Election 2016 on Social Media

As published by Charli at Linkedin.

The political landscape has changed dramatically in the last five years, as social media has permeated every aspect of life. It therefore comes as no surprise that the political elites have taken to social media to boost their campaigns, connect with voters and even manipulate the public.

Because of this popular trend, political leaders and any politicians in their respective parties need to be extremely cautious about what they post and share online. Even if you commented on a particular topic years ago, they can still resurface online years later. This happened to United Conservative Party in Calgary candidate Caylan Ford. As a result of these comments, she resigned from her party. And if you are in the race to become the leader of your own country, you need to be careful about what you say because some people may take this out of context, or they could disagree with it altogether, resulting in lost votes and missing out of the presidency.

However, if you use social media right, you will soon see the benefits that it can give to you as a politician. Below, I’m going to give you a few prominent examples of how social media is being used in politics in 2016.

Donald Trump


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Donald Trump isn’t shy to express his opinion over Twitter. The GOP candidate has used the 140-character platform to launch attacks on politicians and generate support for his unconventional views on trade, economics and immigration. But it was his recent launch of a nightly Facebook Live program that grabbed people’s attention.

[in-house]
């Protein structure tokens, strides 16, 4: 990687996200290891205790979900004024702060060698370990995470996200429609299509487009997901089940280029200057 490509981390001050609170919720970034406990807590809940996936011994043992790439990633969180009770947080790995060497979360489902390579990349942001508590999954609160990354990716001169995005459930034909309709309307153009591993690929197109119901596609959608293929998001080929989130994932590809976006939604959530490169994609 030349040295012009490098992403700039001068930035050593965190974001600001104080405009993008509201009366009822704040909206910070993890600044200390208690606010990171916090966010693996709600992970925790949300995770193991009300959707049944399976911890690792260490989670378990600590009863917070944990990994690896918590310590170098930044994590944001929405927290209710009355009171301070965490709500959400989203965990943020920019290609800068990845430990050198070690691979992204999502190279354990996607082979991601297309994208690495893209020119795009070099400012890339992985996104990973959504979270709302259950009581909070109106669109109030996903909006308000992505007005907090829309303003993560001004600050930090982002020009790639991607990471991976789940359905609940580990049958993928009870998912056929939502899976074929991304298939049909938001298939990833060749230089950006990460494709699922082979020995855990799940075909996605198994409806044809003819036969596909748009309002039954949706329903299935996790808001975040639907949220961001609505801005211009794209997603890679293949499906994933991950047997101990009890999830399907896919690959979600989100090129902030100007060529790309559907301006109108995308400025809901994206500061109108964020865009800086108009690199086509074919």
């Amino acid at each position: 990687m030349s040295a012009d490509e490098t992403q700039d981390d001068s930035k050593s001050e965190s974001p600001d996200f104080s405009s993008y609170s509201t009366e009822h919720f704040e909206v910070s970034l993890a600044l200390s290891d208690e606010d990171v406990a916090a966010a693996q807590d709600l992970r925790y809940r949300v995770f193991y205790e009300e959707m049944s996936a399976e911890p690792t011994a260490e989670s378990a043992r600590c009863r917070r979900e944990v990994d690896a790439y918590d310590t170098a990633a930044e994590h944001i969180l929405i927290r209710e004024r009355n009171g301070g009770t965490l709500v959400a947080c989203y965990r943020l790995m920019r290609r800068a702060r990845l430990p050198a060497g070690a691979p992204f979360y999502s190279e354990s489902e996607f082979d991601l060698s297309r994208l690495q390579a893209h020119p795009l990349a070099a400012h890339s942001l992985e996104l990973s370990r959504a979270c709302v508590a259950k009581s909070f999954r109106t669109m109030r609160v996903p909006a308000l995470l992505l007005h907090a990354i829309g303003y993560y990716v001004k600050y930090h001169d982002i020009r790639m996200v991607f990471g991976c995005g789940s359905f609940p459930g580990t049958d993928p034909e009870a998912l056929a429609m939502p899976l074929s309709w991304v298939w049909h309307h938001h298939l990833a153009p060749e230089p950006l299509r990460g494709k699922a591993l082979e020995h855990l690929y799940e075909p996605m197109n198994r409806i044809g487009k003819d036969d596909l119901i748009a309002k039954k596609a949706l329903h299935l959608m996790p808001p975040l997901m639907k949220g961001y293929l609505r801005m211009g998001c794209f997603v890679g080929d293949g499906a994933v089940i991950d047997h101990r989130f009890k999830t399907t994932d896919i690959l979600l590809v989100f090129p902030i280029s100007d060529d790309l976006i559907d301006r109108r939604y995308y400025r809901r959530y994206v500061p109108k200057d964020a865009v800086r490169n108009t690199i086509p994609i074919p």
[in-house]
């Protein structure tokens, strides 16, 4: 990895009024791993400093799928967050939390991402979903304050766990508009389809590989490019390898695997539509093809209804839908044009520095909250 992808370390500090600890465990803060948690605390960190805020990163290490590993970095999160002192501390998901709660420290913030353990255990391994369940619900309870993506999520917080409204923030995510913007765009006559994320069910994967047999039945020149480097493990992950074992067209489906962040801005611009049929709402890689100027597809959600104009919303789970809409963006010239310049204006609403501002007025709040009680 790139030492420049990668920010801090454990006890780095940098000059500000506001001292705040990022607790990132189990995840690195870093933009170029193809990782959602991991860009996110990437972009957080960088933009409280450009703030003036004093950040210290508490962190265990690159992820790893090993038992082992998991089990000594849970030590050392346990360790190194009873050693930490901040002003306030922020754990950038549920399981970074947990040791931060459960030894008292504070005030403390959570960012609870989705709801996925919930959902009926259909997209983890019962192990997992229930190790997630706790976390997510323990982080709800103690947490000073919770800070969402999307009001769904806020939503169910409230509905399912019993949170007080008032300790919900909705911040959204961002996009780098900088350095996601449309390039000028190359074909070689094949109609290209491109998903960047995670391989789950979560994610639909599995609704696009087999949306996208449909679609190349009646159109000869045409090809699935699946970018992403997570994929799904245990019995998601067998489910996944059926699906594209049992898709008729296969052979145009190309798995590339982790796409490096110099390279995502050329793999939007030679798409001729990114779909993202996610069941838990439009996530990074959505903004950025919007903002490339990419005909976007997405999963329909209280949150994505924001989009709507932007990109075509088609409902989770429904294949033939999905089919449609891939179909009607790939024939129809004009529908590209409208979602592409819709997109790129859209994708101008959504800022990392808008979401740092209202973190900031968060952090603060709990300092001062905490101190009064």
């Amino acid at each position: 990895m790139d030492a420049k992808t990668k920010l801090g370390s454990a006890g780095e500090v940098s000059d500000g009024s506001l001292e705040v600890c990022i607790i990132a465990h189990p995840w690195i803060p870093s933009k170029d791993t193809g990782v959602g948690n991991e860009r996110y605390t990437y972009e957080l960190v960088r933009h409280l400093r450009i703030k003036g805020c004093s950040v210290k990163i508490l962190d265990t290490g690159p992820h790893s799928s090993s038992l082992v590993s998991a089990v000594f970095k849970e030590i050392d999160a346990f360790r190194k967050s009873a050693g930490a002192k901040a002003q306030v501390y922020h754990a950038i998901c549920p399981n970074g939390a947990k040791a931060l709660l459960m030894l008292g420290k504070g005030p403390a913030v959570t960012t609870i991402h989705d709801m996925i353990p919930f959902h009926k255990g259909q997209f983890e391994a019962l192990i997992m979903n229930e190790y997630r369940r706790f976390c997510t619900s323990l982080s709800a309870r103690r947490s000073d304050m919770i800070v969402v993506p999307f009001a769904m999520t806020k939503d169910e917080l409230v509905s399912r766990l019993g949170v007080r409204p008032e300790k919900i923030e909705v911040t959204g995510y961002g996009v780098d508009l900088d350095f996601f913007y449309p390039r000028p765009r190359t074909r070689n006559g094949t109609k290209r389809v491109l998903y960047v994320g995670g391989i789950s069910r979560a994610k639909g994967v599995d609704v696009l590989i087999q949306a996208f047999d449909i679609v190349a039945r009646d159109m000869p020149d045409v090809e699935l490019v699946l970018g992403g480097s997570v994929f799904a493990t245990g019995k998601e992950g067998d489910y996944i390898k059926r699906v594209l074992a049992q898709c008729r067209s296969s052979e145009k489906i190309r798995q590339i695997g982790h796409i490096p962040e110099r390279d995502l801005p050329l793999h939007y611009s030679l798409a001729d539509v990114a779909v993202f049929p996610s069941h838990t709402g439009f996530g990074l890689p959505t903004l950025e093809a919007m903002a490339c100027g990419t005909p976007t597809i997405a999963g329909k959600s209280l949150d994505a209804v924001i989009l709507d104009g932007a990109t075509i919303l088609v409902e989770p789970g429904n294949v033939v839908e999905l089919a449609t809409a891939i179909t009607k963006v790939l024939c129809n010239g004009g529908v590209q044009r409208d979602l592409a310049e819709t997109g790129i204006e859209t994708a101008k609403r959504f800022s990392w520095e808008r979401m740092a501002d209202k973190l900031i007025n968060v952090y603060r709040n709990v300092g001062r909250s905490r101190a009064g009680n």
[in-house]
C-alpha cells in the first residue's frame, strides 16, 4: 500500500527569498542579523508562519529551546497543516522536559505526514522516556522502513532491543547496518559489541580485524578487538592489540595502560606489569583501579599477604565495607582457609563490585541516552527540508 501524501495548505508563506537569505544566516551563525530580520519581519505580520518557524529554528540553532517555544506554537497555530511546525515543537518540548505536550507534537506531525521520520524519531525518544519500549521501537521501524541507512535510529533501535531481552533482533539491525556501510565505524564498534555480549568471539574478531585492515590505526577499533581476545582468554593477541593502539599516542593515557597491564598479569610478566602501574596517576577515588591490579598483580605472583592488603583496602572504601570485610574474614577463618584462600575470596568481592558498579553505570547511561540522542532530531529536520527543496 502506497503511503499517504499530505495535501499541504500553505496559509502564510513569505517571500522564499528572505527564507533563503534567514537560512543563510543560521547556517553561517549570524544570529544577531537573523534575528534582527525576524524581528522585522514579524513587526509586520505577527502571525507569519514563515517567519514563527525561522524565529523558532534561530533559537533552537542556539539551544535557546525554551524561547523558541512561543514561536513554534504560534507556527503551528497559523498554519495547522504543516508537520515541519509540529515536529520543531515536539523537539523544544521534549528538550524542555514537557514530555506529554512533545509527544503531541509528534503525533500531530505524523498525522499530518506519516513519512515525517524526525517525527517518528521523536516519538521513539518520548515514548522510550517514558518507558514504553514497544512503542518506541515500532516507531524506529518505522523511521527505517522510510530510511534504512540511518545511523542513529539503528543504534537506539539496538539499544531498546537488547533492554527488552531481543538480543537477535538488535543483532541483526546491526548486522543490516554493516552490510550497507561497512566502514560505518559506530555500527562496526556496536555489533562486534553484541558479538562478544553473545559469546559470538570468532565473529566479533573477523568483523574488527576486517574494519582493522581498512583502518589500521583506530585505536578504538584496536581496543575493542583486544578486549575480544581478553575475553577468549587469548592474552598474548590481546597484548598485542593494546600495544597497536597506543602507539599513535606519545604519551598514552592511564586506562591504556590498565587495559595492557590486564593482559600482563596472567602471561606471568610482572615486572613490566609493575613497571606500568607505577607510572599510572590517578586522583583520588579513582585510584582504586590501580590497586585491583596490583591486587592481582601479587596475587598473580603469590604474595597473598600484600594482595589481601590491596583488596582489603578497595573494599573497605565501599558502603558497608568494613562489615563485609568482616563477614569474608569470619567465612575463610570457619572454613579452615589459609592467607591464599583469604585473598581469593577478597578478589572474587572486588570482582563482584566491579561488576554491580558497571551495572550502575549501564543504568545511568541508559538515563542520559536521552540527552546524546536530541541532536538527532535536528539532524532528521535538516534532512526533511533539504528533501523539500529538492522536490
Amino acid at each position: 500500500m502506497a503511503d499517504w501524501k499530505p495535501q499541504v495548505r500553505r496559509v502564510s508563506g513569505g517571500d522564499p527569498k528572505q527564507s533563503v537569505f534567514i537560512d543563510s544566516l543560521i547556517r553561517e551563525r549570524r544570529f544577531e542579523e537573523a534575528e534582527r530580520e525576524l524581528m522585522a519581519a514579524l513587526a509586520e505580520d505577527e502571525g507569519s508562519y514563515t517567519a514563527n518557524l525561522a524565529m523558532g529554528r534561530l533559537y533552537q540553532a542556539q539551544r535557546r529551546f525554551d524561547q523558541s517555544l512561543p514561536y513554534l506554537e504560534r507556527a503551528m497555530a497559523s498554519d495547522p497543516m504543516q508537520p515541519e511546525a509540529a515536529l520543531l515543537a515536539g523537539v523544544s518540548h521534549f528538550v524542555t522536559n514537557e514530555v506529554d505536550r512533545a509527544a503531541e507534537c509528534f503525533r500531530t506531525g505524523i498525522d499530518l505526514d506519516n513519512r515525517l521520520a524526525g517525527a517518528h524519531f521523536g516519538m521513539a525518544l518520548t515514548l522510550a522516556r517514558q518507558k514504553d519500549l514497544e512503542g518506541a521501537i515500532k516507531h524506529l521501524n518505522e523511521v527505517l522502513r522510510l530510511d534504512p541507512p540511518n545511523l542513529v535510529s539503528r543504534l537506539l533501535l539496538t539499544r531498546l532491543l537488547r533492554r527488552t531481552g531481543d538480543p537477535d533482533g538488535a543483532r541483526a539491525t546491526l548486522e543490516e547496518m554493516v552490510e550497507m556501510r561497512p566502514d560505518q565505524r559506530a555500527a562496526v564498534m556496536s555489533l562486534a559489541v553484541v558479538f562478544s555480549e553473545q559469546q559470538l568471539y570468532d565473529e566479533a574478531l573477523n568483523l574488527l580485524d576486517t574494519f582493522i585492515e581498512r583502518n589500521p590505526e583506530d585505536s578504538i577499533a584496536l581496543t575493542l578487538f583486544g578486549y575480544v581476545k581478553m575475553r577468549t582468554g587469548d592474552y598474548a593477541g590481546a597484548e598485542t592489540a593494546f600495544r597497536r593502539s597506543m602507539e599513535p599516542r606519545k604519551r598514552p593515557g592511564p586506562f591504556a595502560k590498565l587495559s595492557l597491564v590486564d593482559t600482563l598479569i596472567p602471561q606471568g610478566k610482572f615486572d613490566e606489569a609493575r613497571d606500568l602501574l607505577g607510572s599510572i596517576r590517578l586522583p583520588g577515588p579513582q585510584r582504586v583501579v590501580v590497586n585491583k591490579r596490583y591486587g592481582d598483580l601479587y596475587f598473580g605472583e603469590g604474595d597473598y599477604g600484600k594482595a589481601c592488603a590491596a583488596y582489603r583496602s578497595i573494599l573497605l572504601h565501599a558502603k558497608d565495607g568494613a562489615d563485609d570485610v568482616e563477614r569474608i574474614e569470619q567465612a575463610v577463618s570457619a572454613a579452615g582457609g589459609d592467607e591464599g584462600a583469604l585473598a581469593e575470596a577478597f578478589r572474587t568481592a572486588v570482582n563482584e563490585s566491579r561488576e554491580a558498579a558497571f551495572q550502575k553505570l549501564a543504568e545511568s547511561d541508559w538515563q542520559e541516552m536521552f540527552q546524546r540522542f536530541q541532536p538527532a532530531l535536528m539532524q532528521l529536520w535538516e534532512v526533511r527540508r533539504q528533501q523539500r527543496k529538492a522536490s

Trump’s campaign sent out an email to supporters October 24 alerting them about “Trump Tower Live” informing them of “nightly campaign coverage from Trump Tower.” This fed into speculation that the Republican presidential candidate was preparing to launch his own media channel should he lose the presidential bid to Clinton. He of course has denied it, but the Donald is a businessman, after all. In Trump’s case, social media has boosted his political clout as well as his business interests.

Hillary Clinton


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Democratic presidential nominee Hillary Clinton has used social media to catapult her campaign, raise awareness about election issues and, of course, burn Donald Trump. On June 9, she told the GOP candidate to “Delete your account.” That one liner received more than 672,000 likes and over half a million re-tweets.

Jenna Lowenstein, who heads Clinton’s daily digital operations, has been the brains behind the Democratic nominee’s social media efforts. Lowenstein’s writers have done a fantastic job of playing both offense and defense while channeling Clinton’s core campaign messages.

The Democratic PR campaign may also be behind the latest social media blackout concerning the FBI’s new investigation into Clinton’s email server. While it’s hard to say for sure, the Clinton campaign is looking to avoid any mention of the FBI in the run-up to election day.